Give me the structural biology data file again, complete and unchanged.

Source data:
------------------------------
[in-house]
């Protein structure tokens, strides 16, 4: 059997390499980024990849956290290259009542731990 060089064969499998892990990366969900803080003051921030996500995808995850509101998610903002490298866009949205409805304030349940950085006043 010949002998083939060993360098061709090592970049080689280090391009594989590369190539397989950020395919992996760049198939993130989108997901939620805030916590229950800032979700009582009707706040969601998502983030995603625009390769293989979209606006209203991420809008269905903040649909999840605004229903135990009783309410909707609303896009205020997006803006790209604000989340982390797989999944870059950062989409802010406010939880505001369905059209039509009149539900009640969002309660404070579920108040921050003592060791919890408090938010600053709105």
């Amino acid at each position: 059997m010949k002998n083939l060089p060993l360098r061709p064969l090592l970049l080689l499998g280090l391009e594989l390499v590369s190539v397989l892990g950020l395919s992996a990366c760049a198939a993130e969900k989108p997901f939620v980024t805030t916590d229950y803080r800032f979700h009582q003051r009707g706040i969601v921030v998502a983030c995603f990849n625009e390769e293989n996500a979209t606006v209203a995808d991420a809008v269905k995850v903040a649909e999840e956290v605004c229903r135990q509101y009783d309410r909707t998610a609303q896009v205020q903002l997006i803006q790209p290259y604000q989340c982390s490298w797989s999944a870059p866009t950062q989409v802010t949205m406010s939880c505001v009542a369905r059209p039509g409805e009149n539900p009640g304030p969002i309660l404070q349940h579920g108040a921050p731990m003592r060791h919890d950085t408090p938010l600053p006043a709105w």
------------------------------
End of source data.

[in-house]
């Protein structure tokens, strides 16, 4: 059997390499980024990849956290290259009542731990 060089064969499998892990990366969900803080003051921030996500995808995850509101998610903002490298866009949205409805304030349940950085006043 010949002998083939060993360098061709090592970049080689280090391009594989590369190539397989950020395919992996760049198939993130989108997901939620805030916590229950800032979700009582009707706040969601998502983030995603625009390769293989979209606006209203991420809008269905903040649909999840605004229903135990009783309410909707609303896009205020997006803006790209604000989340982390797989999944870059950062989409802010406010939880505001369905059209039509009149539900009640969002309660404070579920108040921050003592060791919890408090938010600053709105």
């Amino acid at each position: 059997m010949k002998n083939l060089p060993l360098r061709p064969l090592l970049l080689l499998g280090l391009e594989l390499v590369s190539v397989l892990g950020l395919s992996a990366c760049a198939a993130e969900k989108p997901f939620v980024t805030t916590d229950y803080r800032f979700h009582q003051r009707g706040i969601v921030v998502a983030c995603f990849n625009e390769e293989n996500a979209t606006v209203a995808d991420a809008v269905k995850v903040a649909e999840e956290v605004c229903r135990q509101y009783d309410r909707t998610a609303q896009v205020q903002l997006i803006q790209p290259y604000q989340c982390s490298w797989s999944a870059p866009t950062q989409v802010t949205m406010s939880c505001v009542a369905r059209p039509g409805e009149n539900p009640g304030p969002i309660l404070q349940h579920g108040a921050p731990m003592r060791h919890d950085t408090p938010l600053p006043a709105w």